Nigeria risks losing N218billion Abacha loot

$550m Abacha loot: FG set to clear legal issues in recovering funds

Abacha loot: One of the issues believed to have been discussed by President Muhammadu Buhari and the visiting U.S. Secretary of State, John Kerry, during a closed-door meeting last Tuesday was the return of millions of dollars of Nigeria’s money looted by late military dictator, Sani Abacha. PREMIUM TIMES reports.

However, Nigeria stands the risk of forfeiting a hefty N218.3 billion ($550 million) already recovered from Mr Abacha’s estate if a suit filed by an American-based Nigerian lawyer against the Nigerian government in a United States federal court is not quickly resolved.

Texas-based attorney, Godson Nnaka, who was contracted by the Nigerian government in 2004 to help find and recover funds siphoned by Mr Abacha and his associates, has asked the court to appoint him a private attorney general of the fund as well as award him 40 percent of the recovered fund. He claimed he made the request in line with United States law.

Mr. Nnaka has also accused the Attorney-General of the Federation (AGF) and Minister of Justice, Abubakar Malami, of demanding kickback of as much as 70 percent of his fees and acting in a vindictive manner after he turned down his demand. Mr. Malami strongly denied the allegations.

In 2004, Mr. Nnaka approached the Olusegun Obasanjo administration with a proposal to help find and recover millions of dollars stolen by Mr Abacha. Having convinced the government that he could trace and recover the looted funds, the Attorney-General of the Federation at the time, Akinlolu Olujimi, in a November 25, 2004 letter, instructed Mr Nnaka “to proceed in a professional manner to recover the funds on behalf of the country.”

“Government will only pay for your professional services a percentage as may be agreed for any sum actually recovered,” the letter added.

In a letter to President Muhammadu Buhari in August 2015, Mr Nnaka said he carried out the task. He claimed he hired a group of lawyer, financial consultants, and academics across the world to help identify and trace the funds.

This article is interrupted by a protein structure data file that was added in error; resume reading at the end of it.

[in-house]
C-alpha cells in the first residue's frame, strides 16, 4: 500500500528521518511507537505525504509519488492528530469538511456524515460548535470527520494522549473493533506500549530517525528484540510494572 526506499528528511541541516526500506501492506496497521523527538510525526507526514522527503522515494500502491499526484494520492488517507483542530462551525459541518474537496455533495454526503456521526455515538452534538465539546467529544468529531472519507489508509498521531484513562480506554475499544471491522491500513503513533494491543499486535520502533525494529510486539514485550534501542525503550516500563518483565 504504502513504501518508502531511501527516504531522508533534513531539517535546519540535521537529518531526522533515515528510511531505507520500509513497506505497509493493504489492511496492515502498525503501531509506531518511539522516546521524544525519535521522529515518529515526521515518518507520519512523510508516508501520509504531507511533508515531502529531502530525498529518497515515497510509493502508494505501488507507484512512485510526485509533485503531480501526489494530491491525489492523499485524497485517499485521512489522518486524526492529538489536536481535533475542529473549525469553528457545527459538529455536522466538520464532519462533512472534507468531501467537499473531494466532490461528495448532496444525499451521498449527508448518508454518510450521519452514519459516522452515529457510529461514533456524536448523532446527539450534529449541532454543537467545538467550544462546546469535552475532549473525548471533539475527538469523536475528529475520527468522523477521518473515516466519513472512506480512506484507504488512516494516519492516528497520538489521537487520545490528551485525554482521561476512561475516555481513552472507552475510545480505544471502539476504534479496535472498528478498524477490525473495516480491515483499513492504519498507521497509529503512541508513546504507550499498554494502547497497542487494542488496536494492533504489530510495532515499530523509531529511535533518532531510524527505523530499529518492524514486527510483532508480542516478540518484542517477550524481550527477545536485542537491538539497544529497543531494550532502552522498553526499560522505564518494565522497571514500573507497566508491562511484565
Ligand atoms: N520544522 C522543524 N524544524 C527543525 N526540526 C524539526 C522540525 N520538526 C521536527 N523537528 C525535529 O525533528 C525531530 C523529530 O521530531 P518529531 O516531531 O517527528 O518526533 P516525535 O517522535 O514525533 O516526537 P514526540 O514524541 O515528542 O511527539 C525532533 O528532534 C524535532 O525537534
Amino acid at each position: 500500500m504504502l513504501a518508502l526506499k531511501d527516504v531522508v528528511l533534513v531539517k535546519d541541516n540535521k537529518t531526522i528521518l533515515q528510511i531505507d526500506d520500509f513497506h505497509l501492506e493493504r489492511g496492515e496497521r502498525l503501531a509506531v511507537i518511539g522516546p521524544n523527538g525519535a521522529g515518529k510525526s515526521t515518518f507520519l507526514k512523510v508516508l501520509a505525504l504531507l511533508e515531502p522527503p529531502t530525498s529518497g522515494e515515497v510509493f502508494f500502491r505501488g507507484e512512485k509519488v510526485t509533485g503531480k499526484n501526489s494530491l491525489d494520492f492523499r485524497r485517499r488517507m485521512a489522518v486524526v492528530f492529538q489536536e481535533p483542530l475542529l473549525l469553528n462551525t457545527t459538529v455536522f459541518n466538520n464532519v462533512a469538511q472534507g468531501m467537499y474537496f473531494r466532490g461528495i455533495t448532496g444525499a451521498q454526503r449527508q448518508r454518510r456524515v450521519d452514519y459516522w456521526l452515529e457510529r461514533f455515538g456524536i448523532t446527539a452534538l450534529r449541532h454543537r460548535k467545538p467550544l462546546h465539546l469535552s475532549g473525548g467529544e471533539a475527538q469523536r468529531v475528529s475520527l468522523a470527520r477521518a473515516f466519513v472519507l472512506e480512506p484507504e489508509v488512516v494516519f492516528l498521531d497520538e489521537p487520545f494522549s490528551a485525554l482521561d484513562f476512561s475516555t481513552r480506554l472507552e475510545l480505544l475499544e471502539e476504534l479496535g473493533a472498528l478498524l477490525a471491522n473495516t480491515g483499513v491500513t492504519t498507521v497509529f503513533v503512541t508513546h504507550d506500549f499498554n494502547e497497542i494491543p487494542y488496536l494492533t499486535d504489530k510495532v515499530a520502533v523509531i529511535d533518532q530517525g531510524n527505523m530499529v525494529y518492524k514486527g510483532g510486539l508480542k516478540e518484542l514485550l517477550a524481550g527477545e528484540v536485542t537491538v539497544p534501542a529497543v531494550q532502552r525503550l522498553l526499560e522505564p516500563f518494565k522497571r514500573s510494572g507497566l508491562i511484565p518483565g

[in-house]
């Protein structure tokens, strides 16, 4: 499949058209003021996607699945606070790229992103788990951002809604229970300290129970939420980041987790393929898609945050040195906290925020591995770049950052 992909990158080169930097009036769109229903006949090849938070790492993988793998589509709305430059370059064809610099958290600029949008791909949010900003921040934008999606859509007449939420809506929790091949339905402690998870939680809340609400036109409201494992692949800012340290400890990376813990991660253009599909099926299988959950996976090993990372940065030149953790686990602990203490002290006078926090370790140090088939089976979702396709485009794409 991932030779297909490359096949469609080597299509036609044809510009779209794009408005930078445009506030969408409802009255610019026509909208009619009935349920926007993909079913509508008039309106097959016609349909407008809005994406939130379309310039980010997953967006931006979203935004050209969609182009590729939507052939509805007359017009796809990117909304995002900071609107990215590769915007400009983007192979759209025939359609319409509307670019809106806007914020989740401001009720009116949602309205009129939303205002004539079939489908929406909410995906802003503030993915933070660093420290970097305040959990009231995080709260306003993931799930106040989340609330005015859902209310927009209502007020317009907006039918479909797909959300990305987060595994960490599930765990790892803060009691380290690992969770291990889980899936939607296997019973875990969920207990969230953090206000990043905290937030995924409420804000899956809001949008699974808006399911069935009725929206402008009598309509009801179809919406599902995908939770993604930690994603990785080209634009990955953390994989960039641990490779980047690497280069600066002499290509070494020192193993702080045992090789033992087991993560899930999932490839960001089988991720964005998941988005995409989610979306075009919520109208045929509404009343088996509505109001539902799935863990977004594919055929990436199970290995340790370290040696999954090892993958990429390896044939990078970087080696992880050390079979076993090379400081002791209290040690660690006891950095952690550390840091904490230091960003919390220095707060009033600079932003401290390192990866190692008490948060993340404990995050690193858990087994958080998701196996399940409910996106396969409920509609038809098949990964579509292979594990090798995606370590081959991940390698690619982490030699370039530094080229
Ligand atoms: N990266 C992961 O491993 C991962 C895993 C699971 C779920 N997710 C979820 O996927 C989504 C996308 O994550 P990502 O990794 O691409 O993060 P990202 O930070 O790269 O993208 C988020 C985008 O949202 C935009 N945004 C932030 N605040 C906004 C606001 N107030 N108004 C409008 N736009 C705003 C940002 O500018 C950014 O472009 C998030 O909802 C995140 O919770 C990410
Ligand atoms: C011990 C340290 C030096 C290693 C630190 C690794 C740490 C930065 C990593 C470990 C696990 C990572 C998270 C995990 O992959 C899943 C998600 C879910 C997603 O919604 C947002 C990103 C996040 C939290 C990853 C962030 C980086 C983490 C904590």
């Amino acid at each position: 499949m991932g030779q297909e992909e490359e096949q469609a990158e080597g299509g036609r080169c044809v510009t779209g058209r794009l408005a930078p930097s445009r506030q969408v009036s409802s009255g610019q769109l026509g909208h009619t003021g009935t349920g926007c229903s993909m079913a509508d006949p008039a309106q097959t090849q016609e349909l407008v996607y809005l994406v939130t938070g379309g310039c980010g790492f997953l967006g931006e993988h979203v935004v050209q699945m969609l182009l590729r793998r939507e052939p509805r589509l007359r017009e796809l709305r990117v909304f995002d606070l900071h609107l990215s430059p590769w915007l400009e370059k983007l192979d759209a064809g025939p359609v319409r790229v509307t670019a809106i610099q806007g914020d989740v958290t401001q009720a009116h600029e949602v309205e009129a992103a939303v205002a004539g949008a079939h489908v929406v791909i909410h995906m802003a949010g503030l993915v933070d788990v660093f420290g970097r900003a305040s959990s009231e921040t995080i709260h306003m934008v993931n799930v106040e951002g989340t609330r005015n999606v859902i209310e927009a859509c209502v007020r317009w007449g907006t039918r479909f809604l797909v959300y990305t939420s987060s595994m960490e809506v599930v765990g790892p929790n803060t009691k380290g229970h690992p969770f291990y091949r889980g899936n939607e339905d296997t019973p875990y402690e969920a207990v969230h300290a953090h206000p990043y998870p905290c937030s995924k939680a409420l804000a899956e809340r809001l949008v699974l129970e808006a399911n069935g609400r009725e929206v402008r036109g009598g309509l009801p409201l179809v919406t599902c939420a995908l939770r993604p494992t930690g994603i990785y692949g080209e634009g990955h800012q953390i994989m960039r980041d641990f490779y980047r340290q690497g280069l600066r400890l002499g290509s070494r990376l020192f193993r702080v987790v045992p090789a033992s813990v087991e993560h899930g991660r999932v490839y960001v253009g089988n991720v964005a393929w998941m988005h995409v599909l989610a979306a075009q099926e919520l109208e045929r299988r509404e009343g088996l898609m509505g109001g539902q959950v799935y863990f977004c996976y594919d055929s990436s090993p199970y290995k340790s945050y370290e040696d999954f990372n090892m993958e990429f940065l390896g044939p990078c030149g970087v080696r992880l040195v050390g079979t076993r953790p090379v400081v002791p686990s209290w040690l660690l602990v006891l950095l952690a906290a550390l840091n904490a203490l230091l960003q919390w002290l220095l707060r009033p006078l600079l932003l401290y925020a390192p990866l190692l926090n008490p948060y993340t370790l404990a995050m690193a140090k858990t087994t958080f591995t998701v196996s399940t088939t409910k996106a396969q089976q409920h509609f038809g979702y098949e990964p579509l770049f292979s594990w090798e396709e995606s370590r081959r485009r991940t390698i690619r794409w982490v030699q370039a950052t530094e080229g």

He also said he travelled to France, England, Switzerland, Angola, Turkey, and Austria, to meet with government officials, law enforcement agents and financial experts with the aim of finding and securing the funds.

Mr. Nnaka further claimed in that 2014, after a district court ruling forfeiting the money to the United States government, he singlehandedly filed an appeal when he entered appearance to “protect the interest of Nigeria” when no one did. According to him the court would have awarded the money to the United States if no one hand entered appearance on behalf of Nigeria within 35 days.

He said unfortunately all his efforts to secure the fund for the country were antagonised by the former Attorney General of the Federation, Mohammed Adoke, and his successor Mr Malami.

In April, frustrated for being repeatedly stonewalled by the Nigerian government, the US-based attorney through his lawyer, Benneth Amadi, filed a civil suit against the Nigerian government and Mr Malami at a US district court in Washington DC.

In the complaint and petition accompanying the suit, he requested to be appointed a private attorney general of the recovered funds. Mr Nnaka also claimed that Mr, Malami, just like Mr Adoke before him, is “convincingly” working with the Abacha family with the intention of criminally diverting the funds for his enrichment and those of his unnamed associates.

He said after the 2015 presidential election, he approached Mr. Malami through his representatives with relevant documents and personally appealed to him to undo the wrong perpetrated against him by his predecessor.

He claimed that Mr Malami initially appeared to be working in the interest of the country and seemed genuinely interested in the repatriation of the funds. He said the AGF promised to sign the necessary papers setting aside the letter written by Mr. Adoke as well as promising to sign the mandatory verification letter that would reinstate him as the government’s attorney.

He said trouble started when Mr Malami started making “shocking” demands.

He said trouble started when Mr Malami started making “shocking” demands.

“Mr Malami started making shocking proposals and demands before he would sign the documents. Mr Malami proposed that the plaintiff should agree to part with and to pay a significant portion of his fees in the aforesaid matter to him as a condition for Malami to sign and deliver the necessary documents for the verification and the reactivation of the mandate letters to the plaintiff,” the petition read.

The petitioner further stated that he would prove in court that Mr Malami, who he claimed was a former lawyer to the Abacha family, was working in cohort with the Abachas, Abubakar Bagudu, who was Mr Abacha’s bagman, to divert the fund for himself.

Mr Bagudu is a governor of the Nigeria’s North-West state of Kebbi.

In a telephone interview with PREMIUM TIMES, Benneth Amadi, Mr Nnaka’s lawyer, said after it became clear to Mr Malami that his client was not ready to share his fees with him, he started acting in a “vindictive manner.”

“Mr Malami indeed asked my client for 70 percent of his fees. We would prove it in court. Of course I don’t expect him to admit to you that he did but we have evidence to prove it in court,” he said.

After the breakdown of the discussion between Messrs Nnaka and Malami, the AGF then appointed another attorney to represent Nigeria in the case.

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